One of the main reasons people die from bowel cancer is late detection: 1 in 2 cases are not detected early enough for successful treatment.
The National Bowel Cancer Screening Program (NBCSP) offers free screening to all Australians at risk of bowel cancer. If you’re aged between 50 and 74 years of age, you’ll be invited to have a simple, free test that you can complete at home. This can help reveal early signs of bowel cancer before noticeable ones emerge.
The screening test is the faecal immunochemical test (FIT or iFOBT), which can reveal non-visible blood in your stool sample which may signal bowel cancer. This test has superseded the faecal occult blood test (FOBT) for bowel cancer screening in Australia.
If you’re under 50 and concerned about your bowel cancer risk, or you have a significant family history of bowel cancer, speak with your doctor about your situation and what tests are appropriate for you.
For more details, call the National Bowel Cancer Screening Program Infoline on 1800 118 868.
Watch this video from Cancer Australia about the importance of bowel cancer screening.
How is bowel cancer diagnosed?
Tests for bowel cancer
If you are experiencing symptoms or return a positive test from bowel cancer screening, your doctor may conduct the following tests to confirm or rule out bowel cancer:
- a physical examination
- blood tests for anaemia
- a colonoscopy or sigmoidoscopy to see inside your colon, rectum and anal canal
- imaging scans of your bowel such as a barium enema (a colon x-ray), CT or MRI scan
- a biopsy to take a sample of tissue from your bowel wall
- a chest x-ray to see whether the cancer has spread to your lungs
- a lymph node biopsy
- an ultrasound
Watch this video about a patient's experience after being diagnosed with bowel cancer.
© 2013 University of Oxford. Used under licence from DIPEx. All rights reserved.
How is bowel cancer treated?
Depending on the stage of the bowel cancer, your current health and preferences, there are several different treatment options.
Polyps and in situ cancers (Stage 0) can often be removed during a colonoscopy. If a biopsy shows the cancer has not spread elsewhere then only a routine follow-up is needed.
For more advanced bowel cancer (Stages I to III), surgery usually involves removing the cancerous portion of the bowel, some nearby tissue, and joining the remaining ends of the bowel together. If the 2 ends of the bowel can’t be reconnected, the surgeon will create an opening to the outside of the body, known as a stoma, from which waste can leave the body. This is known as resection with colostomy.
Radiotherapy involves destroying the cancer cells with radiation. It may be combined with bowel surgery.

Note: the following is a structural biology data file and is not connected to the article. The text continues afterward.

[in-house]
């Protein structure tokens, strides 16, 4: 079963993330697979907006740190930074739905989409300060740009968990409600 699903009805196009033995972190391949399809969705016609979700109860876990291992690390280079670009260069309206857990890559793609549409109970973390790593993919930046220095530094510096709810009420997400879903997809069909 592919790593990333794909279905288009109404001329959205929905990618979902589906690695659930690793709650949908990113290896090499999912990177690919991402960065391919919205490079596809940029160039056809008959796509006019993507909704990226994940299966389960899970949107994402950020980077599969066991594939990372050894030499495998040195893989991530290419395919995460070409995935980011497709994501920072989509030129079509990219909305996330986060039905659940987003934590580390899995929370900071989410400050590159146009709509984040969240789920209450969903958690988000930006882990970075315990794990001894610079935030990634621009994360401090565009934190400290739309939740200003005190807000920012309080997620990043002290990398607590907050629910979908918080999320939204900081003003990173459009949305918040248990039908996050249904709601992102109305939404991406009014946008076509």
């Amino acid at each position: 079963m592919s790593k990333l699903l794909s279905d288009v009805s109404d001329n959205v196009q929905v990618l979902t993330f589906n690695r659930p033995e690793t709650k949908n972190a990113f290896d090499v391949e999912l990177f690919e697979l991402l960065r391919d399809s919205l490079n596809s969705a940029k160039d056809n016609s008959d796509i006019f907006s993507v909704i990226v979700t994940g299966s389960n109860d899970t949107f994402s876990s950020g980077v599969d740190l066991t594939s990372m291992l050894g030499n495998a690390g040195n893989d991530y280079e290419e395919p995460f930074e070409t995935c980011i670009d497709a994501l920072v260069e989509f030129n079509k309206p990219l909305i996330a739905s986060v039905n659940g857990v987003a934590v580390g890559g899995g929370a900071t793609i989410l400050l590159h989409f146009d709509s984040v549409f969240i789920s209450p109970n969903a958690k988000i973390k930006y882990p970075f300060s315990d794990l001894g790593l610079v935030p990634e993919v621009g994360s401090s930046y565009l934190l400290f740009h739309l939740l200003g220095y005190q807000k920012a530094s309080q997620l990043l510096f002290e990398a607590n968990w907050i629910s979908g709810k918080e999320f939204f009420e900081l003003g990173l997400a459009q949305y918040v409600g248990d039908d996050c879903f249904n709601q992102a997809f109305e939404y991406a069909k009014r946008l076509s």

Chemotherapy uses anti-cancer drugs to kill cancer cells in the body. It may be used to remove cancers that have spread elsewhere in the body, before surgery to shrink tumours, after surgery to get rid of cancer that was not removed during the surgery, or if it’s not possible to perform surgery.
Can bowel cancer be prevented?
While there’s no way to prevent bowel cancer completely, several diet and lifestyle choices can lower your bowel cancer risk:
- Keep physically active for at least 30 minutes each day.
- Reduce alcohol intake to no more than 2 standard drinks per day, or avoid it altogether.
- Include dairy products such as low-fat milk, yoghurt and cheese in your daily diet, with at least 2 serves per day.
- Include wholegrains and fibre, such as brown rice, wholemeal bread, vegetables, fruits, beans and nuts.
- Limit red meat consumption to 500 grams cooked per week and avoid processed meat altogether.
- Quit smoking and avoid breathing in tobacco smoke.
Are there complications of bowel cancer?
Possible complications after bowel surgery include:
- an infection following surgery
- difficulty eating or drinking
- constipation, diarrhoea and other bowel problems
- pain, swelling or unexpected leakage from your wound or stoma
- leaking faeces
In addition, living with a stoma can be challenging and if you have one, you may need extra support.
In some cases, bowel cancer may recur in the bowel or elsewhere in the body. Secondary cancer may develop in the liver, lungs or elsewhere.
Resources and support
For more information and support, you can access these resources:
- Call 1800 555 494 or visit Bowel Cancer Australia to connect with a bowel care nurse from Bowel Cancer Australia and ask for advice.
- Visit the Cancer Council’s website for fact sheets about bowel cancer symptoms, treatment and prevention.
- Join the Decembeard campaign to help raise awareness for bowel cancer in Australia.
Do you prefer to read languages other than English?
- Cancer Council’s Bowel Cancer website has information pages in Arabic, Chinese, Greek and Italian.
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Last reviewed: July 2021